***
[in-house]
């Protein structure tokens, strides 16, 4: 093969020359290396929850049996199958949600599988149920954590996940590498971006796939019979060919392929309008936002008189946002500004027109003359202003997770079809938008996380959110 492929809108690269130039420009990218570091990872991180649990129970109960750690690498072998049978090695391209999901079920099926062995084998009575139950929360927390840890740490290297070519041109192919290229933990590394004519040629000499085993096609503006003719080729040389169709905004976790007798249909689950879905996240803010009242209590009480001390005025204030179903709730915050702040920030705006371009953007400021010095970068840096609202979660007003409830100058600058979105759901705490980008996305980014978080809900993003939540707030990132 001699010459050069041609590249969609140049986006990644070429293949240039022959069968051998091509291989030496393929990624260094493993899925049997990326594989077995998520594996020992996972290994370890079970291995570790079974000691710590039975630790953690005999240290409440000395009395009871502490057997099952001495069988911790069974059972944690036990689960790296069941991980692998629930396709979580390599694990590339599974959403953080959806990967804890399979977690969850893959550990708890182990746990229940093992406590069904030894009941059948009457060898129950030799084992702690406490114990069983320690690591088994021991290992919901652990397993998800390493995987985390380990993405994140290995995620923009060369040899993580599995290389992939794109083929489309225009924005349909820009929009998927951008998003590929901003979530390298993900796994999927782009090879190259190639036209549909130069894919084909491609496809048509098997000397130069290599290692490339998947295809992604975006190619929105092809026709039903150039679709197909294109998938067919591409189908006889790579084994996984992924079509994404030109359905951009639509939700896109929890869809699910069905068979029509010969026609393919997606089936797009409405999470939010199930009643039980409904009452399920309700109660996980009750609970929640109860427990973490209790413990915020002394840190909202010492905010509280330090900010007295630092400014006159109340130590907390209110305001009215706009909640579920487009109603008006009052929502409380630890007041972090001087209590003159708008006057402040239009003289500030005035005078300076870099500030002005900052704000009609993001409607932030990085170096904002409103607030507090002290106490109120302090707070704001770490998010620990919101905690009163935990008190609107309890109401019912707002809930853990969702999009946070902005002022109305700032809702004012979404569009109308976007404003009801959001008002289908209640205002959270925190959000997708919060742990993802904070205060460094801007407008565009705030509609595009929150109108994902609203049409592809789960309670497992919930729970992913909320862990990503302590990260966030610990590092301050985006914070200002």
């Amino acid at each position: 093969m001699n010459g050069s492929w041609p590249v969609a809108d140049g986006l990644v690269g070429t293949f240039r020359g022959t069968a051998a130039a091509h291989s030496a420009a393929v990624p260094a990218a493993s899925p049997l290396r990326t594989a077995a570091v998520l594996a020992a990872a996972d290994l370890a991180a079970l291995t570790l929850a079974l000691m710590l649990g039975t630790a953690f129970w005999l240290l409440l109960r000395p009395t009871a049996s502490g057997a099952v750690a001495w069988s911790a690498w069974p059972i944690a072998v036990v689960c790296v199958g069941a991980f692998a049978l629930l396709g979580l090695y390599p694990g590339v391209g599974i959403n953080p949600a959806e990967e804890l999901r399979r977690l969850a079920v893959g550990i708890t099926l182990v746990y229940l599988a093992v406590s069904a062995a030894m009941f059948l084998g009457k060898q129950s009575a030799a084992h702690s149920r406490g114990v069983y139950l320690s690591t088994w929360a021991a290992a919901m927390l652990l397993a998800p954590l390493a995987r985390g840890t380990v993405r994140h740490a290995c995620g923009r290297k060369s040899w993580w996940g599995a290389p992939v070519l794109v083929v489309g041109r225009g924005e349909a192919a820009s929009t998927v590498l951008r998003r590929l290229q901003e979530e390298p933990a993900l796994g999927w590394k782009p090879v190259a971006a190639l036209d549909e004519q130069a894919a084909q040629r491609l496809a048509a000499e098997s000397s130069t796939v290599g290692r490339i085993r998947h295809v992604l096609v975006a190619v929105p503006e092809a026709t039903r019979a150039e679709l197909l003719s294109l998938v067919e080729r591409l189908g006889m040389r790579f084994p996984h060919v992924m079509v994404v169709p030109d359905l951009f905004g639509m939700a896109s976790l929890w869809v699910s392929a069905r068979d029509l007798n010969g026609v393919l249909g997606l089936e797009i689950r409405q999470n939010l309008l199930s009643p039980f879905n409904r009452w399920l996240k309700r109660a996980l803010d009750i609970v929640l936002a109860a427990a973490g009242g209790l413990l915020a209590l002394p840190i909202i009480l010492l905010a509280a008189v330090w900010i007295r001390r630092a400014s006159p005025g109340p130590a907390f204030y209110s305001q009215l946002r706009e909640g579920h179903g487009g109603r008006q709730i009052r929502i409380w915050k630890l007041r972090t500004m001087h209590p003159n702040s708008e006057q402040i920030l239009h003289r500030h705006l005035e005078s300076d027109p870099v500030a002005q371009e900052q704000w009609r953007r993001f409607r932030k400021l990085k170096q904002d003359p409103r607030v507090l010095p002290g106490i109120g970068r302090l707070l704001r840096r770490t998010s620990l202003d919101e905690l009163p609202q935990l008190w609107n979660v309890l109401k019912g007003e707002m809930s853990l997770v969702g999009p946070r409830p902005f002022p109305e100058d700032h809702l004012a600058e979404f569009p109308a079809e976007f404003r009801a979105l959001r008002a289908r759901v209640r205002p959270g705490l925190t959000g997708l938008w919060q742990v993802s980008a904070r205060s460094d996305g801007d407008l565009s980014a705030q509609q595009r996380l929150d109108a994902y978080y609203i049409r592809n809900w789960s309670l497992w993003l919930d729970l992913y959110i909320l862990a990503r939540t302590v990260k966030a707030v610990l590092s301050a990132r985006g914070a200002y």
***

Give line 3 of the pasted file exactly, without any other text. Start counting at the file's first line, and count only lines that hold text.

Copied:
């Amino acid at each position: 093969m001699n010459g050069s492929w041609p590249v969609a809108d140049g986006l990644v690269g070429t293949f240039r020359g022959t069968a051998a130039a091509h291989s030496a420009a393929v990624p260094a990218a493993s899925p049997l290396r990326t594989a077995a570091v998520l594996a020992a990872a996972d290994l370890a991180a079970l291995t570790l929850a079974l000691m710590l649990g039975t630790a953690f129970w005999l240290l409440l109960r000395p009395t009871a049996s502490g057997a099952v750690a001495w069988s911790a690498w069974p059972i944690a072998v036990v689960c790296v199958g069941a991980f692998a049978l629930l396709g979580l090695y390599p694990g590339v391209g599974i959403n953080p949600a959806e990967e804890l999901r399979r977690l969850a079920v893959g550990i708890t099926l182990v746990y229940l599988a093992v406590s069904a062995a030894m009941f059948l084998g009457k060898q129950s009575a030799a084992h702690s149920r406490g114990v069983y139950l320690s690591t088994w929360a021991a290992a919901m927390l652990l397993a998800p954590l390493a995987r985390g840890t380990v993405r994140h740490a290995c995620g923009r290297k060369s040899w993580w996940g599995a290389p992939v070519l794109v083929v489309g041109r225009g924005e349909a192919a820009s929009t998927v590498l951008r998003r590929l290229q901003e979530e390298p933990a993900l796994g999927w590394k782009p090879v190259a971006a190639l036209d549909e004519q130069a894919a084909q040629r491609l496809a048509a000499e098997s000397s130069t796939v290599g290692r490339i085993r998947h295809v992604l096609v975006a190619v929105p503006e092809a026709t039903r019979a150039e679709l197909l003719s294109l998938v067919e080729r591409l189908g006889m040389r790579f084994p996984h060919v992924m079509v994404v169709p030109d359905l951009f905004g639509m939700a896109s976790l929890w869809v699910s392929a069905r068979d029509l007798n010969g026609v393919l249909g997606l089936e797009i689950r409405q999470n939010l309008l199930s009643p039980f879905n409904r009452w399920l996240k309700r109660a996980l803010d009750i609970v929640l936002a109860a427990a973490g009242g209790l413990l915020a209590l002394p840190i909202i009480l010492l905010a509280a008189v330090w900010i007295r001390r630092a400014s006159p005025g109340p130590a907390f204030y209110s305001q009215l946002r706009e909640g579920h179903g487009g109603r008006q709730i009052r929502i409380w915050k630890l007041r972090t500004m001087h209590p003159n702040s708008e006057q402040i920030l239009h003289r500030h705006l005035e005078s300076d027109p870099v500030a002005q371009e900052q704000w009609r953007r993001f409607r932030k400021l990085k170096q904002d003359p409103r607030v507090l010095p002290g106490i109120g970068r302090l707070l704001r840096r770490t998010s620990l202003d919101e905690l009163p609202q935990l008190w609107n979660v309890l109401k019912g007003e707002m809930s853990l997770v969702g999009p946070r409830p902005f002022p109305e100058d700032h809702l004012a600058e979404f569009p109308a079809e976007f404003r009801a979105l959001r008002a289908r759901v209640r205002p959270g705490l925190t959000g997708l938008w919060q742990v993802s980008a904070r205060s460094d996305g801007d407008l565009s980014a705030q509609q595009r996380l929150d109108a994902y978080y609203i049409r592809n809900w789960s309670l497992w993003l919930d729970l992913y959110i909320l862990a990503r939540t302590v990260k966030a707030v610990l590092s301050a990132r985006g914070a200002y």